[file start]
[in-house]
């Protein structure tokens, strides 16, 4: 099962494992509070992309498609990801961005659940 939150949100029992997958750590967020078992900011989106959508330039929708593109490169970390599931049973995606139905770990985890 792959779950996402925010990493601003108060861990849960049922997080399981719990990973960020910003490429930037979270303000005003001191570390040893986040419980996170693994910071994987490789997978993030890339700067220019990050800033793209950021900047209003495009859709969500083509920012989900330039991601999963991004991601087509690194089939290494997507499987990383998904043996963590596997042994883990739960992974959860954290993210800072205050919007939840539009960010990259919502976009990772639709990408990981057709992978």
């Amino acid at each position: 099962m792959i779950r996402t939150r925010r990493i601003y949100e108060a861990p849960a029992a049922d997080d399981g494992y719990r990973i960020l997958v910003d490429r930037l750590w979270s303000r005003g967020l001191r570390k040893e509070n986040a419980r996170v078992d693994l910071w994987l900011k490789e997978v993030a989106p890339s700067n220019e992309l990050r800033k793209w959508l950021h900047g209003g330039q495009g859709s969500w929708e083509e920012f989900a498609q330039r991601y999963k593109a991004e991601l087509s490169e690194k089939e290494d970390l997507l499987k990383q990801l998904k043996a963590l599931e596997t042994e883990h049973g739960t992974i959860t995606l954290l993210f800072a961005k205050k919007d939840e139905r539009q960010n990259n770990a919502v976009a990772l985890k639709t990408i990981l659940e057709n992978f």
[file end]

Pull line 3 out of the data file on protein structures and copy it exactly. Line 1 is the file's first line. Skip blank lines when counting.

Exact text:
């Amino acid at each position: 099962m792959i779950r996402t939150r925010r990493i601003y949100e108060a861990p849960a029992a049922d997080d399981g494992y719990r990973i960020l997958v910003d490429r930037l750590w979270s303000r005003g967020l001191r570390k040893e509070n986040a419980r996170v078992d693994l910071w994987l900011k490789e997978v993030a989106p890339s700067n220019e992309l990050r800033k793209w959508l950021h900047g209003g330039q495009g859709s969500w929708e083509e920012f989900a498609q330039r991601y999963k593109a991004e991601l087509s490169e690194k089939e290494d970390l997507l499987k990383q990801l998904k043996a963590l599931e596997t042994e883990h049973g739960t992974i959860t995606l954290l993210f800072a961005k205050k919007d939840e139905r539009q960010n990259n770990a919502v976009a990772l985890k639709t990408i990981l659940e057709n992978f």